“In December 1932, the Polish Cipher Bureau first broke Germany’s military Enigma ciphers. Five weeks before the outbreak of World War II, on 25 July 1939, in Warsaw, they presented their Enigma-decryption techniques and equipment to French and British military intelligence.”

  • Seba says:

    As far as I know Polish scientists cracked Enigma. :)

  • Ning says:

    Maybe actually watch the videos ???
    He says the polish cracked the army and airforce enigma machines – but not the naval ones.

  • Ning says:

    so if we are going to quote wikipedia – maybe use the right article

    “Alan Turing, a Cambridge University mathematician and logician, provided much of the original thinking that led to the design of the cryptanalytical Bombe machines (an improvement of the Polish Bomba), and the eventual breaking of naval Enigma.”

  • Piotr says:

    Właśnie, koledzy, obejrzyjcie najpierw filmy :)

  • Chris says:

    I wrote a small book about the breaking of the enigma code, if someone wants to know more about this topic:

    (ebook, pdf and audiobook are free!)

  • Dee says:

    It was Poles who cracked Enigma!!! British liers!

  • f0ak says:

    Może najpierw przeczytajcie artykuł, a nie robicie naszemu krajowi wstyd, potem się dziwicie, że reszta świata ma nas za idiotów. Tutaj cytat:
    “The Polish had developed a machine called the Bombe, which could decipher army and air force codes, but not navy.”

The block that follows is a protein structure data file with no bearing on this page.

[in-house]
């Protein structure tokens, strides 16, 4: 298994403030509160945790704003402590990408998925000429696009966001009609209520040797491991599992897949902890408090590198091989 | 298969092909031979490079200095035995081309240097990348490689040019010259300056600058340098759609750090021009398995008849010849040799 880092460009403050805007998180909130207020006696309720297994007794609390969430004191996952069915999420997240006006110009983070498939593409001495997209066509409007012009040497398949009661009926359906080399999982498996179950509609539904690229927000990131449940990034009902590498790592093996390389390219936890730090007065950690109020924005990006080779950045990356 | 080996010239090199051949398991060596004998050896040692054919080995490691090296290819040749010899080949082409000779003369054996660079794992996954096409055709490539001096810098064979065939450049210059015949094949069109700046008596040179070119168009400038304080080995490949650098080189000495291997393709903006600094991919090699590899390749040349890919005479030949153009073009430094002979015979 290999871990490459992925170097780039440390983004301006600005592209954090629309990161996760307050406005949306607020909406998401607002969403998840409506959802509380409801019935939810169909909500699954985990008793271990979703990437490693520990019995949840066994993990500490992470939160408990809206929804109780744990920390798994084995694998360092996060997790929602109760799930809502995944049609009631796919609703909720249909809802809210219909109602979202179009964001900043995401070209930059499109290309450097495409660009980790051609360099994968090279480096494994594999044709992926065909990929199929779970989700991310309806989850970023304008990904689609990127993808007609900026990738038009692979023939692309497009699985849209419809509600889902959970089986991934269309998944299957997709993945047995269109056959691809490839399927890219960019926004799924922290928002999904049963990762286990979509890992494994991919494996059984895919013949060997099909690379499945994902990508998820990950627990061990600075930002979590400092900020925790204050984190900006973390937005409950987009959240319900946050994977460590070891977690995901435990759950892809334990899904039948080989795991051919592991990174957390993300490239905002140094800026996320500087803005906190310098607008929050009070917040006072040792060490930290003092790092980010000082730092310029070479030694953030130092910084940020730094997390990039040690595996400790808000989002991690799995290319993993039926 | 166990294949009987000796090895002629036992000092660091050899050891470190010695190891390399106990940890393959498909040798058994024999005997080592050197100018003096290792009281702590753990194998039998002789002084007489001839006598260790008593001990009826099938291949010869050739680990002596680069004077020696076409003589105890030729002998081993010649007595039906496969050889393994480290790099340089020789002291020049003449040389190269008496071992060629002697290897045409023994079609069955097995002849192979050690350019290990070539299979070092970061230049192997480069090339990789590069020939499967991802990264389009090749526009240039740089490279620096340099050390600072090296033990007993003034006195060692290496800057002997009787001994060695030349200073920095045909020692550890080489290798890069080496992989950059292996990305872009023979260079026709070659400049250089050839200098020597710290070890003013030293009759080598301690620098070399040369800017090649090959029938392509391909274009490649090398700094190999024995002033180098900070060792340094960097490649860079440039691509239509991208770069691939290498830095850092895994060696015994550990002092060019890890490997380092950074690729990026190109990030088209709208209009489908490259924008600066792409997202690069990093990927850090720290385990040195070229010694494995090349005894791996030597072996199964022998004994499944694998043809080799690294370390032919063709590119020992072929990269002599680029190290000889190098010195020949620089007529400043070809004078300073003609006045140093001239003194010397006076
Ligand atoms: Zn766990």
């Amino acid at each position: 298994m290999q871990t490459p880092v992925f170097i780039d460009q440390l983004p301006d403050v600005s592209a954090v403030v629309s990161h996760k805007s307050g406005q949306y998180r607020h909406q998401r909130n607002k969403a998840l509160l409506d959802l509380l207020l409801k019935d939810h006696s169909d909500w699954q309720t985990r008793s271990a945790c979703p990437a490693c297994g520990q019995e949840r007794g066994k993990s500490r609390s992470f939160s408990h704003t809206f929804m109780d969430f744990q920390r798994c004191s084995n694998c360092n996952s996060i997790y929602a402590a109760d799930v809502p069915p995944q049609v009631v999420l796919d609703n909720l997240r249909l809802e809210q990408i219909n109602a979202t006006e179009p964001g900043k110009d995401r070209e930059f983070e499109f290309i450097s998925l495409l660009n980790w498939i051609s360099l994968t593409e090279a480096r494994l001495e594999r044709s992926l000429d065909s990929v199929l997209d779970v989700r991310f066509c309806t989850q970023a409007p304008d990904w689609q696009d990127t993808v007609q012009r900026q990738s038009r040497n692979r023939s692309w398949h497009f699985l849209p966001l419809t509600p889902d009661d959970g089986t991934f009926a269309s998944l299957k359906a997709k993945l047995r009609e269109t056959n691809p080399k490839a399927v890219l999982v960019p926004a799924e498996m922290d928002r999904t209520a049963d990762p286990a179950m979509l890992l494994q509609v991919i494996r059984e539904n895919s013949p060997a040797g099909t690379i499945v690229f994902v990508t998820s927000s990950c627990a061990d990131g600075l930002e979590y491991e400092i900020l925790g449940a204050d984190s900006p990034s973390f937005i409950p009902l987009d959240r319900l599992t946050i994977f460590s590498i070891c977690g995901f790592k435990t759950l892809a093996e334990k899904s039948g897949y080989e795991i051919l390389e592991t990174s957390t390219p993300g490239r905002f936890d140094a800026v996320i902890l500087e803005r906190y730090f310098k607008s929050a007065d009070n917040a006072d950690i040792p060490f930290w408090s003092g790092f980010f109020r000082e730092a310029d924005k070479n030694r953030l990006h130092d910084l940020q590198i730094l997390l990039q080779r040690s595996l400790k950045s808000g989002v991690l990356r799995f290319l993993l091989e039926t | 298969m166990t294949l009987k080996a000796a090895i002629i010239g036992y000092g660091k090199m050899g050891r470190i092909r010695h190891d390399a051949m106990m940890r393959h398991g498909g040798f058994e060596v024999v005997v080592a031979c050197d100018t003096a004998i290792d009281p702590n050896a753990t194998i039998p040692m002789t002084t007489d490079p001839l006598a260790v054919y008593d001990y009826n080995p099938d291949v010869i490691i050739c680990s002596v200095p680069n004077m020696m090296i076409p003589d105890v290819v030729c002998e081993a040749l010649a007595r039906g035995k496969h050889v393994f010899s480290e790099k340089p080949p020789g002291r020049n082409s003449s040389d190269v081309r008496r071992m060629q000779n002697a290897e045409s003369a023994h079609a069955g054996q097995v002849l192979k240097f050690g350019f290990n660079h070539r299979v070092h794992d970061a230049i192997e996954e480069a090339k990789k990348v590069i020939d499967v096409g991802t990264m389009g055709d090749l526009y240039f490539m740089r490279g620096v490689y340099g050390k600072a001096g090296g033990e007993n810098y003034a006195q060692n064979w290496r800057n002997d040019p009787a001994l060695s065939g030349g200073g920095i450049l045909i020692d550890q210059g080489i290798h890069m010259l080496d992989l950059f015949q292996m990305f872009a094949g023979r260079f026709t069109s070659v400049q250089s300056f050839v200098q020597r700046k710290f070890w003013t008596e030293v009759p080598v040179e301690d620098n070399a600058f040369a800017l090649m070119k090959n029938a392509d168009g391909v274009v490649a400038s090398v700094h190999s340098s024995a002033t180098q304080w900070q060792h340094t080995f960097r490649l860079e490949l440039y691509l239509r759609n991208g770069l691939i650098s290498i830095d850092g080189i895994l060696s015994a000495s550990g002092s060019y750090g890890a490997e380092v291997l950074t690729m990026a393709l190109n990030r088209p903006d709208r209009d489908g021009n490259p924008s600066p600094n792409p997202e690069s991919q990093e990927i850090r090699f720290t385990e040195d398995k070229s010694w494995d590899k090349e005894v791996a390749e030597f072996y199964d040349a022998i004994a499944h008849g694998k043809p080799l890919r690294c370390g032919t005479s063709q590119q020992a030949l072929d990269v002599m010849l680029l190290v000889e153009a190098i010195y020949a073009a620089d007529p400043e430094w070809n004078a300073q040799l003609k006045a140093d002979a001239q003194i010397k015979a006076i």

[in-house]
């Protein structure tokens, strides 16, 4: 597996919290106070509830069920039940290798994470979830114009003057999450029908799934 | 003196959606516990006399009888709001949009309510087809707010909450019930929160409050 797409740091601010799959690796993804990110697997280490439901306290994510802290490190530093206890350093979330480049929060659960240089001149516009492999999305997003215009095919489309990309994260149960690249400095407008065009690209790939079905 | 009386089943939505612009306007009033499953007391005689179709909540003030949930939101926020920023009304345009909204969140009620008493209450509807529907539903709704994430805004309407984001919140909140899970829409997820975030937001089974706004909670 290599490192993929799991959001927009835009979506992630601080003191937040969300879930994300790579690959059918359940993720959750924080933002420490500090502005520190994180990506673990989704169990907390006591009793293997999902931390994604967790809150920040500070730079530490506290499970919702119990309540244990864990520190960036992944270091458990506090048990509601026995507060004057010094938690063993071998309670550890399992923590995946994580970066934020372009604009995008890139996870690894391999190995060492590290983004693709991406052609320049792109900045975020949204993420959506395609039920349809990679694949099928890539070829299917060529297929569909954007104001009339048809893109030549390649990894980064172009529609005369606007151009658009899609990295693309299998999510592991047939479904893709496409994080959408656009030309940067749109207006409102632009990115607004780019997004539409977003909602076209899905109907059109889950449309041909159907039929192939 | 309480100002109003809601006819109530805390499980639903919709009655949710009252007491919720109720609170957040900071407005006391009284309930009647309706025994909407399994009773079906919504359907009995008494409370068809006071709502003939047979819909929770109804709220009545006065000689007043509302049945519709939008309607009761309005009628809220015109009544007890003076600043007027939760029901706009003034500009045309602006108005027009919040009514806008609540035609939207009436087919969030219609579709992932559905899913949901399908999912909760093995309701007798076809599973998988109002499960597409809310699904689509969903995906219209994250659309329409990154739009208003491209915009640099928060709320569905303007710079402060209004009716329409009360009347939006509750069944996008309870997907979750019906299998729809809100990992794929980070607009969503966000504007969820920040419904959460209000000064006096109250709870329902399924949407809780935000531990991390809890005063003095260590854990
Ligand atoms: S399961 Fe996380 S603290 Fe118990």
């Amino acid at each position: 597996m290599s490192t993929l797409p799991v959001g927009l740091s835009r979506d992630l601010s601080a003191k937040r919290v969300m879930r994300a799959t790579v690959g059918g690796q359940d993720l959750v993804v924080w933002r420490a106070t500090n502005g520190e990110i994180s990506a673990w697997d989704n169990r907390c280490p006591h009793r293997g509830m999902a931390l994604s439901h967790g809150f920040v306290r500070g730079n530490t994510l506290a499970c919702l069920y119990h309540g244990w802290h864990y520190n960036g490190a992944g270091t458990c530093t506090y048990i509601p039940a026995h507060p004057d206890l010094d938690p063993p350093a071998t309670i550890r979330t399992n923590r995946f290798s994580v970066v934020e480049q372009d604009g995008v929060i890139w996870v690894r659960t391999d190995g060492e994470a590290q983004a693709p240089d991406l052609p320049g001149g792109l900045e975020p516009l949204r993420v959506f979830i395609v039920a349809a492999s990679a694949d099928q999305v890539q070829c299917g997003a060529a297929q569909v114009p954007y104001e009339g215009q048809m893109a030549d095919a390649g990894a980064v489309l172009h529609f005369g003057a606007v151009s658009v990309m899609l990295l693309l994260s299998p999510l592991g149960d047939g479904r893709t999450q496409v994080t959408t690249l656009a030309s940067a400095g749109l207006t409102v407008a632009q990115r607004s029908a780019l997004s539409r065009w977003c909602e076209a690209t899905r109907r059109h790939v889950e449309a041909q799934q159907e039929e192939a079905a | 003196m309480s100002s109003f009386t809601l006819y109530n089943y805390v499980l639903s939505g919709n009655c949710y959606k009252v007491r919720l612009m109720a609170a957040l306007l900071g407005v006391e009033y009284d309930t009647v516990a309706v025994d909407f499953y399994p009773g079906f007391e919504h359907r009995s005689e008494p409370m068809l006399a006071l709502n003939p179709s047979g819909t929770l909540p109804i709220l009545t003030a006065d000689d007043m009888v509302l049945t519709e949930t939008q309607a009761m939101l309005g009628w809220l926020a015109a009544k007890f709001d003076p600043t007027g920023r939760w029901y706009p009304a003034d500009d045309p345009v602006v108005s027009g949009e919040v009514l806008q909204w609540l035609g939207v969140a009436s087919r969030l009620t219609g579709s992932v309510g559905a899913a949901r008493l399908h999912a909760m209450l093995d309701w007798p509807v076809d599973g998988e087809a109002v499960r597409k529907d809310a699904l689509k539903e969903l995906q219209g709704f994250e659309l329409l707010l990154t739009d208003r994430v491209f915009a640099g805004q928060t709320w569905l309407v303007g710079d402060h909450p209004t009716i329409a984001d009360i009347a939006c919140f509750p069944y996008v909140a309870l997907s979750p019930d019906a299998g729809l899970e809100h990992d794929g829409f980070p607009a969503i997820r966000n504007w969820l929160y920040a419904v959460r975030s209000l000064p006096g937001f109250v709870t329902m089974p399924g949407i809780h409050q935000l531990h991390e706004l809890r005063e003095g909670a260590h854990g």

• Pawel says:

    Please don’t mind comments made by some, who had been brought here because of false information posted on another website. Sadly they care not to read actual article, thus lacking basic knowledge and understanding.

  • robert says:

    To everyone who says that the Poles cracked the code.
    The Polish did crack a type of the Engima Code, but, it was at the start of the war. Even before that. The Germans learned of them breaking the code. So, they changed it. So in fact, both the British and the Polish cracked the enigma code.

  • Jacob says:

    Dr. Miller at the NSA says the number of combinations was much bigger than the number stated in this article (3 X 10^114). Also, Mariam Rejewski (Polish mathematician) broke the first versions of enigma. Believe it or not, the Germans kept changing the machines to make it more difficult to crack. Both the Poles and the Brits put some great efforts in cracking enigma. Unfortunately, the Brits get most of the credit since the last bombes were made by them and they could crack all enigma codes.

  • Karenji Ramsuer says: